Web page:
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    October 23, 2008  
Williams & Connolly;

Big shout-out to the American University's Washington College of Law. Register for its upcoming 5th Annual Seminar on International Commercial Arbitration. Oct. 27-30 in DC. Please see ad to right.


What's this? For the first time in 22 years, Williams & Connolly has taken on a lateral partner. It's true—the exclusive litigation shop that likes to grow its own partners has picked up former Assistant to the Solicitor General and Scalia clerk Kannon Shanmugam. We made a beeline over to see him.


Kannon worked under the tutelage of Ken Starr at Kirkland before joining the SG's office from '04-'08, where he argued eight cases before the Supremes, including a unanimous win right out of the blocks in the Fourth Amendment case, Muehler v. Mena (2005). Williams & Connolly, noted foremost for its trial practice, doesn't have a dedicated appellate or Supreme Court group, but Kannon points out that 12 of the firm's 103 partners (38 of whom he met during the interview process) have High Court experience, including appellate dean John Kester. He envisions a practice bringing in appellate work but also representing existing Williams & Connolly clients when trial work bubbles up on appeal.


In one such D.C. Circuit appeal, he's testing whether the Boyle government contractor defense applies to his client, Titan Corp., which provided translators at Abu Ghraib. So how did he get in the door? When checking out firms at the end of the last Supreme Court term, Kannon says he received inklings from Harvard Law classmates Chris Manning and Ryan Scarborough (now W&C partners) that the firm might just be open to the right lateral candidate in the appellate area. After a brief stint playing Mr. Mom to 10-month old son Thomas, Kannon took up the firm's offer and started two weeks ago.

Return of the King

Lon Bouknight just couldn't stay away. Four years after the former Steptoe & Johnson chairman left to become GC of Edison International, he's come back to the fold. Edison Int'l is the holding company of longtime Steptoe client Southern California Edison, and during his GC stint, Lon lived in sunny San Marino. (We're very jealous, and also disappointed to hear Lon never picked up a surfboard.) Executive Committee Chair Roger Warin made Lon promise that if he returned to private practice, Steptoe would be his first call. He needn't worry: "It was my first choice by a huge margin," Lon says.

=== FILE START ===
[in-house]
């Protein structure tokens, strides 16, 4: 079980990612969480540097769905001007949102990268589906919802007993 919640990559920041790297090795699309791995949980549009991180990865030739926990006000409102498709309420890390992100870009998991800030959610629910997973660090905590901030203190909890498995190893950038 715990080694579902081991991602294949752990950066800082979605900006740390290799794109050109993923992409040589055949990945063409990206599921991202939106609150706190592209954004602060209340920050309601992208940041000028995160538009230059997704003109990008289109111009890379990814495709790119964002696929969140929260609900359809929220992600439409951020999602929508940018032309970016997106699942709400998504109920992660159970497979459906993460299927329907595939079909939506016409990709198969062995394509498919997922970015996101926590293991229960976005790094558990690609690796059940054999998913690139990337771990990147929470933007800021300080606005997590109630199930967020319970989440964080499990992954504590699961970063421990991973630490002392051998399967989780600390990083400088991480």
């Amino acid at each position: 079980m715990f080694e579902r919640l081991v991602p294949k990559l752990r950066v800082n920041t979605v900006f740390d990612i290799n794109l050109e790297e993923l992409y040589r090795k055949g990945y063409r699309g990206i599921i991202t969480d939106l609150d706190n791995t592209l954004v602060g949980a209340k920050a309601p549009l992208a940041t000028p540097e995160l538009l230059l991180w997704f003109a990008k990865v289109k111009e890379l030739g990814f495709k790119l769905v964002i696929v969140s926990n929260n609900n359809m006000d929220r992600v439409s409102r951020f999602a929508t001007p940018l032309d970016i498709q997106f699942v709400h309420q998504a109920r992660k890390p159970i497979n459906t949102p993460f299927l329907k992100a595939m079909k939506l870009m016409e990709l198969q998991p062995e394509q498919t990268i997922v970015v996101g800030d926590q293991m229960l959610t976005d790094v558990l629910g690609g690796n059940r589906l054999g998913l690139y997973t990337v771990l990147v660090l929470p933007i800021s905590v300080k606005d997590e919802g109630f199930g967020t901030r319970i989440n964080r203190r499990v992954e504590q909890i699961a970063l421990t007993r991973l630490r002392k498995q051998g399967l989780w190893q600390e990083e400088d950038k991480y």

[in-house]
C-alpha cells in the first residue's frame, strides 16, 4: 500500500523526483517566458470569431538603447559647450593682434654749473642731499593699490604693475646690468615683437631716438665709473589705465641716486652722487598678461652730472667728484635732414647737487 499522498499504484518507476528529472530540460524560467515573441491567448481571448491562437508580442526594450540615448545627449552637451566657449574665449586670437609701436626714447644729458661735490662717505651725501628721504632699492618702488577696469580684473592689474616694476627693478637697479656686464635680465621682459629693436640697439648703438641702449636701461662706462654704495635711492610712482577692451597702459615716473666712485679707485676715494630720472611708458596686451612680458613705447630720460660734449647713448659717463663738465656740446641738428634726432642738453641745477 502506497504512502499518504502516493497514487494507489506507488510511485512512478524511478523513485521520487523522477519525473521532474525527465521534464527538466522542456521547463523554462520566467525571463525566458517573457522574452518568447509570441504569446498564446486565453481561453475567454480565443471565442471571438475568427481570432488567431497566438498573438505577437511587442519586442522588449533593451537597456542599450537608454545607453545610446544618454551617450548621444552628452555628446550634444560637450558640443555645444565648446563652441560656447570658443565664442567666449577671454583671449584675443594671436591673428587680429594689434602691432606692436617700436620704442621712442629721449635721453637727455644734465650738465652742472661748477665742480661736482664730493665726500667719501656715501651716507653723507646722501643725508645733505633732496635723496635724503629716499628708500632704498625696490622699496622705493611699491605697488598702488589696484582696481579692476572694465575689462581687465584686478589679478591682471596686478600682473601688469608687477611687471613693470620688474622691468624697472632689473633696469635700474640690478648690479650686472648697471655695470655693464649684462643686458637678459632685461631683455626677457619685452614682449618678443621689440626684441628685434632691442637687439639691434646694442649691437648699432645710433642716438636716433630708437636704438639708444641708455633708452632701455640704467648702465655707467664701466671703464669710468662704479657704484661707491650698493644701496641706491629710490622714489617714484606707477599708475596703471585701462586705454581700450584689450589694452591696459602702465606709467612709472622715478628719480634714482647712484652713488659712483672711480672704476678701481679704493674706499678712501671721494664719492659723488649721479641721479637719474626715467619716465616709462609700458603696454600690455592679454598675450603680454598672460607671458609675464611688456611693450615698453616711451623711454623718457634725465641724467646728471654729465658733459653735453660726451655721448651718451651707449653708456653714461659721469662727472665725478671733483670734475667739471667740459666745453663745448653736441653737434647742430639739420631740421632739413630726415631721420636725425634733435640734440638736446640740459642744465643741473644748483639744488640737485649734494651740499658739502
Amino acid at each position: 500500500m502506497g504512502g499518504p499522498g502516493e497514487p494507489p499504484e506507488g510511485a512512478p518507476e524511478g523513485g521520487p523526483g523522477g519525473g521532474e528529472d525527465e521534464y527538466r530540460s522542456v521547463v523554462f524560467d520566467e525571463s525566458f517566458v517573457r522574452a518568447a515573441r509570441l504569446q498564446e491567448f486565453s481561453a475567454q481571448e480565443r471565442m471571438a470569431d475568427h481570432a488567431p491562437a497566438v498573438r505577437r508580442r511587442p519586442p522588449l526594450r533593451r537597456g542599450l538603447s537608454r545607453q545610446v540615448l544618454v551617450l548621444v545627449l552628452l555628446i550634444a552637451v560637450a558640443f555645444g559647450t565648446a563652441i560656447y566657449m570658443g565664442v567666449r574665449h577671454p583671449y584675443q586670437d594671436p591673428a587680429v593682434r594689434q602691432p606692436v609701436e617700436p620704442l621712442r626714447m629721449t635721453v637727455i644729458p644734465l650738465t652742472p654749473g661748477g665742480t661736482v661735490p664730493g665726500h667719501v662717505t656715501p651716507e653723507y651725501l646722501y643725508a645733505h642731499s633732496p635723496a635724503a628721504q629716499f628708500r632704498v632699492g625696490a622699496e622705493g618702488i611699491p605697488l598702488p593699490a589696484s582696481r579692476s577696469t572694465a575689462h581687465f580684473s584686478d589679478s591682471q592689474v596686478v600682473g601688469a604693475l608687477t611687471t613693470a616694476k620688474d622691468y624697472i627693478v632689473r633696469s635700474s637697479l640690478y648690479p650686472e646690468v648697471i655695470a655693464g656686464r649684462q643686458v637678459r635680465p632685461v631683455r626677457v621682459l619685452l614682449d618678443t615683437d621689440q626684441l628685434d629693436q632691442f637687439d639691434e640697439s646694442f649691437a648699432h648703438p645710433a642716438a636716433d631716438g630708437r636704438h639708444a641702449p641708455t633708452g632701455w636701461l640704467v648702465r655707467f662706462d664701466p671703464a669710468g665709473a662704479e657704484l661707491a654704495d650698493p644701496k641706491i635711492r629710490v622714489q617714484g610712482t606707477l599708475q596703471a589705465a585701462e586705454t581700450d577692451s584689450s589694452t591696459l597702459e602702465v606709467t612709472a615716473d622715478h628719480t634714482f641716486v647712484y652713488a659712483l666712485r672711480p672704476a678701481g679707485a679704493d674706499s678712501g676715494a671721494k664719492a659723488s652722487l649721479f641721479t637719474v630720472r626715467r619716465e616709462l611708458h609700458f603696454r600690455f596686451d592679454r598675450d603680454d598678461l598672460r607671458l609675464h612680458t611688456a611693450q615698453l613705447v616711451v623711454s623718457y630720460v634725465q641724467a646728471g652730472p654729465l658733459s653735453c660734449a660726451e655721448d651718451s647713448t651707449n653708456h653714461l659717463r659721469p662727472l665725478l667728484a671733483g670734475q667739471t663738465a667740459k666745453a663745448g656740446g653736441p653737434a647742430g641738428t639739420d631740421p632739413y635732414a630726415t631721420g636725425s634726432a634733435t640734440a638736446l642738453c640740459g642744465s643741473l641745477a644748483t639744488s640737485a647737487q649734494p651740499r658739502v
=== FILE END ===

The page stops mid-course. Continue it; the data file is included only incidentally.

Heading up the firm's 15-lawyer Electric Power Group again, Lon tells us he'll be focused on landing clients federal incentives for new transmission systems, including an ambitious SoCal Edison plan to transmit wind and solar energy to population centers. Steptoe is also representing SoCal Edison in long-running FERC proceedings in which the utility is asking for rebates for market manipulation at the wholesale level during 2001. (Remember Enron?) Lon tells us he's excited to be back from California and reunite with his old partners—except maybe one regret: "I've  heard rumors that there's something called winter here." Of course, if he drags his feet on those alternative energy incentives, global warming might take care of that.

O'Melveny Settles Massive Mortgage Cases

Uncertainty over the country's housing woes continues, but an O'Melveny team led by John Beisner may have pointed the way forward with a settlement between 13 state AGs and Bank of America earlier this month. On July 1, O'Melveny client BofA acquired Countrywide Financial, which faced alleged predatory lending suits and investigations in several states. John's team quickly hit the phones to the state AGs, ultimately resulting in a settlement under which BofA has agreed to restructure mortgages of Countrywide customers who have mortgages larger than the value of their homes.


John (who worked the master Vioxx settlement for Merck) tells us partner Brian Boyle became such an overnight expert on mortgage intricacies that state attorneys were quickly referring to him as "The Professor." The novel aspect of the settlement is it allows Countrywide customers to stay in their homes instead of imposing penalties on the lender. John says it also may "fill in some blanks" of the $750B bailout bill, which contemplated mortgage modifications but didn't set forth how that would happen. If all other states join the settlement (most have made inquiries), a nationwide program would cover some 400,000 hard-pressed Countrywide customers.

John Ford is Bisnow's Legal Editor, and his calendar is already filling with holiday parties. If you want him at yours (you know you do), get in touch at john@bisnow.com.

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